I finished six notebooks last year, and I have every intention to finish more this year. Writing in my notebooks has become one of my most valuable activities, and the thought of living without them frightens me. I’ve been journaling for a long time, but my decision to do them in these Leuchtturm1917 notebooks last year was a good one. The size, the paper quality, the numbered pages—I love all of it.
In my Year in Reading post, I mentioned that I began to use my notebooks as a commonplace book. That decision changed many things for me: it improved my reading, it clarified my thinking, and it ingrained my notebooks deeper into my life.
That last one is something I’ve been working toward since I first learned about Leonardo da Vinci in the 5th grade. Leonardo da Vinci was a magnificent son of a bitch, someone who opened my tiny little child mind to a wider world of possibility. At that age, my entire identity revolved around my skills as an artist. I could draw really well, and when I saw photos of da Vinci’s notebooks, I realized that I needed to keep notebooks, too, because I wanted to be just like him. If da Vinci sketched in a notebook, I wanted to sketch in a notebook, too.
Leondardo da Vinci, Public domain, via Wikimedia Commons
As I grew older, and as the darkness of the world began to overwhelm me, I stopped drawing and I started writing. Writing helped me combat these demons, and when I became quite good at that, my entire identity changed and revolved around writing. I wrote a lot during high school, and that helped me get into a good university where I would continue to write. At this state of my life, I considered myself a writer, an affixation that has stuck with me ever since.
During college and throughout most of my twenties, I used the classic pocket notebooks from Moleskine. Each pocket notebook took me a few years to finish but finish them I did. During the second half of my twenties, I became a minimalist, and so many of my thoughts during that time were focused on simplicity. I wanted to simplify everything, and that included my notebooks. I learned about these popular memo books from Field Notes, and those felt perfect for me, so I used those to write in up until my mid-thirties. I loved my Field Notes notebooks. They were small, they fit in my back pocket, and they didn’t take very long to finish.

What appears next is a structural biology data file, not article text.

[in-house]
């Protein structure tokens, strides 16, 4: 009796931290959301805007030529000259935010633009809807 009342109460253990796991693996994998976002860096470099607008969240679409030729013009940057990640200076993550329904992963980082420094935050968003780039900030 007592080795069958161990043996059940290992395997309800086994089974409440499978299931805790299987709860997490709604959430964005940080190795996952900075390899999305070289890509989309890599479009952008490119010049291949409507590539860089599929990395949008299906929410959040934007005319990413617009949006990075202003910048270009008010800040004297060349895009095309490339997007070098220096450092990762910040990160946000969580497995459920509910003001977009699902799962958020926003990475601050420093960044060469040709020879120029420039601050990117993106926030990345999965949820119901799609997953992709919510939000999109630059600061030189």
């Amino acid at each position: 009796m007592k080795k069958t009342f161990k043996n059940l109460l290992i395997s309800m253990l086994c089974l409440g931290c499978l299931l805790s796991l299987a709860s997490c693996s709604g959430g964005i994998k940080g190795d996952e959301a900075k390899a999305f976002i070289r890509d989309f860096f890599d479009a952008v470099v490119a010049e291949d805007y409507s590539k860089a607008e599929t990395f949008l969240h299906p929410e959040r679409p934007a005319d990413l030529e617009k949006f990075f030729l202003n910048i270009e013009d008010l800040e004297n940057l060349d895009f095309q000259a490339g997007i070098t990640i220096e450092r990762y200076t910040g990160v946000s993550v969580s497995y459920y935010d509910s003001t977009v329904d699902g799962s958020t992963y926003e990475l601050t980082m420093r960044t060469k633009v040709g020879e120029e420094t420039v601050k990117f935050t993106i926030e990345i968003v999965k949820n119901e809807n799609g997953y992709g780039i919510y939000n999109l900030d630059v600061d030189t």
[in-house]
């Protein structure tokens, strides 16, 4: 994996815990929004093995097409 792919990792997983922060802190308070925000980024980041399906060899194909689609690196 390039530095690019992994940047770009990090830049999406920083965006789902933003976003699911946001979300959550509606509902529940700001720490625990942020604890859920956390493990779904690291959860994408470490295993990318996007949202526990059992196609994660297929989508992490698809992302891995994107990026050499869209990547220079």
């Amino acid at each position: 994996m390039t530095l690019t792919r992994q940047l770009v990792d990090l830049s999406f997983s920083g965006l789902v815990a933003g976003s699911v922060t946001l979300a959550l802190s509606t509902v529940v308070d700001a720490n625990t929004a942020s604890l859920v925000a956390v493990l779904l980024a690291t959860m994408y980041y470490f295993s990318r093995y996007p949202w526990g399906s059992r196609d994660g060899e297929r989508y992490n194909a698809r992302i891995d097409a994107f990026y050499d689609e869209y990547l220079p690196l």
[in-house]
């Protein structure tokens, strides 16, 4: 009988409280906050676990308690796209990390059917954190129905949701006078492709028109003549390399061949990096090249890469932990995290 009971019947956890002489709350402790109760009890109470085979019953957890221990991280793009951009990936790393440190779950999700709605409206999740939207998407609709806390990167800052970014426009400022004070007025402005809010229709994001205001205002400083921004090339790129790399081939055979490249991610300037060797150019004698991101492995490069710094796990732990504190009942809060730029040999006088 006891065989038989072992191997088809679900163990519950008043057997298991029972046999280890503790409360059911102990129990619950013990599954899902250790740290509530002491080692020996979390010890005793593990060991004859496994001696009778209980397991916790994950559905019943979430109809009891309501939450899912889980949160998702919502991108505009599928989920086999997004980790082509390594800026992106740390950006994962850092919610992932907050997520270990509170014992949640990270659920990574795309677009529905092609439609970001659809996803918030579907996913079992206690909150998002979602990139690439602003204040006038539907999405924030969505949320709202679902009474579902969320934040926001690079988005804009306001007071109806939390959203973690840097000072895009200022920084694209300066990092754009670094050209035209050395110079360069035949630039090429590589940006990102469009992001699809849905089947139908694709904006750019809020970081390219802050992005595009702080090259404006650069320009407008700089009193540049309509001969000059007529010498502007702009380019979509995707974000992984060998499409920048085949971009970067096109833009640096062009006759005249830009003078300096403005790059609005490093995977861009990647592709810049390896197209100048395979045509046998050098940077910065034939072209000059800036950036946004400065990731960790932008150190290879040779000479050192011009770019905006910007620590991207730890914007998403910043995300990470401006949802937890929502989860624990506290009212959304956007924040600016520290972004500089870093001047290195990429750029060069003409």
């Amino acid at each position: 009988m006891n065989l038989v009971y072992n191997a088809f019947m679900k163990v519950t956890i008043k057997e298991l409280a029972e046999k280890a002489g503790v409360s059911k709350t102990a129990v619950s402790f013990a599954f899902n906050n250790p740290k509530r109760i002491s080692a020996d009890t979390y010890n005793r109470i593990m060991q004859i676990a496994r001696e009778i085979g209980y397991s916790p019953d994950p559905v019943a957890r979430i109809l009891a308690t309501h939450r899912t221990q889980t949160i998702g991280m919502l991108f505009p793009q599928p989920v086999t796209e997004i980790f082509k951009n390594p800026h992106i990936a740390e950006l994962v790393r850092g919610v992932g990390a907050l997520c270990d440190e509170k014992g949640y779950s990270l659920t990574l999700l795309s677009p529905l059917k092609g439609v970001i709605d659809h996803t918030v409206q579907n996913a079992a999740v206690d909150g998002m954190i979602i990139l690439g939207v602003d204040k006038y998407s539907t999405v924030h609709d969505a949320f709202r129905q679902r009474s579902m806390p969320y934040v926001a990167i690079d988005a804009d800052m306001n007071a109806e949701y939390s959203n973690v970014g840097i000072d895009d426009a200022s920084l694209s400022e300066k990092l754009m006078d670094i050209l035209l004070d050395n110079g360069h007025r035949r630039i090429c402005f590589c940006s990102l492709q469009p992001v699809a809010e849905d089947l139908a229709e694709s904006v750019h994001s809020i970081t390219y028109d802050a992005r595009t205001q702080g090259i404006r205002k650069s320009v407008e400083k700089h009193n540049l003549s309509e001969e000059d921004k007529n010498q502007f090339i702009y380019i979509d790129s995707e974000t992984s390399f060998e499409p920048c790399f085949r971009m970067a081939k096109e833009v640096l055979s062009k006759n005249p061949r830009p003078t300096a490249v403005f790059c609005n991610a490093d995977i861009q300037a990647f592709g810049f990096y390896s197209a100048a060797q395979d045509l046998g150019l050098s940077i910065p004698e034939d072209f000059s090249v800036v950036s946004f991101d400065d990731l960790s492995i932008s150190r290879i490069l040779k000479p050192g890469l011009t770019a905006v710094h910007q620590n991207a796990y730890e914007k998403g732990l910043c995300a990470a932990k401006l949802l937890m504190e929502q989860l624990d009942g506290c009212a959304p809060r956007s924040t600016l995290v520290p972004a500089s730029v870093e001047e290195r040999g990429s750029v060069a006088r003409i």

But they weren’t quite right. That idea of emulating da Vinci had never left me, and I feel like it’s time I do something about it. If 2022 was the year of the commonplace book, I want 2023 to be the year of the sketchbook.
Sure, but what does that mean?
I’m glad you asked! Because I have collected some images of notebooks I like. When I was playing through The Last of Us Part II back in 2020, I wrote that Ellie’s notebook pages were beautiful, a sentiment I still hold. Look at them:
The sketches, the notes, the beauty—oh, be still my heart. One of my behaviors I want to change is this idea of being “perfect.” I made progress on this front last year, but I’m not quite where I want to be because I still feel hesitation when I even think about picking up my pencil to sketch in my notebook. But look at Ellie’s pages again. Look at her draw guidelines to draw her faces, her multiple attempts to draw eyes, her attempts to understand how a horse looks in various angles—this is what I do when I journal. I explore, I analyze, I cross out and try again.
In short, I sketch, but in words… so why not sketch in pictures, too? (lol)
Or look at Nathan Drake’s journal from another Naughty Dog game, Uncharted:
Look how messy they are: plants are taped to the pages and dying, a photo is stapled to the page, pages from books are cut out, taped, and written over. They’re so messy… and yet, I find these spreads so beautiful. There’s a soul to them I feel my notebooks are missing. My notebooks are filled with pages and pages of my bad handwriting, bad handwriting that has helped me in so many ways, sure, but… I want more.
I want to sketch; I want to figure out how to draw the same face from multiple angles; I want to sketch buildings and landscapes and animals and whatever else; I want to mess up and cross things out and be okay with that; I want to tape scraps of whatever onto the page and be okay with that, too.
In short, I want to do more than just write in my notebooks. I want to be more like Leonardo or Ellie or Nathan or that little shit in 5th grade who first learned about Leonardo da Vinci and wanted to be just like him. I want to be messy and curious and happy to simply be alive, and I want to express all of that in my notebooks, these little books of joy.
That’s what I want to do this year. That’s what I want to attempt to do this year, this year I’m calling the “Year of the Sketchbook.”
I hope I can make that little shit proud…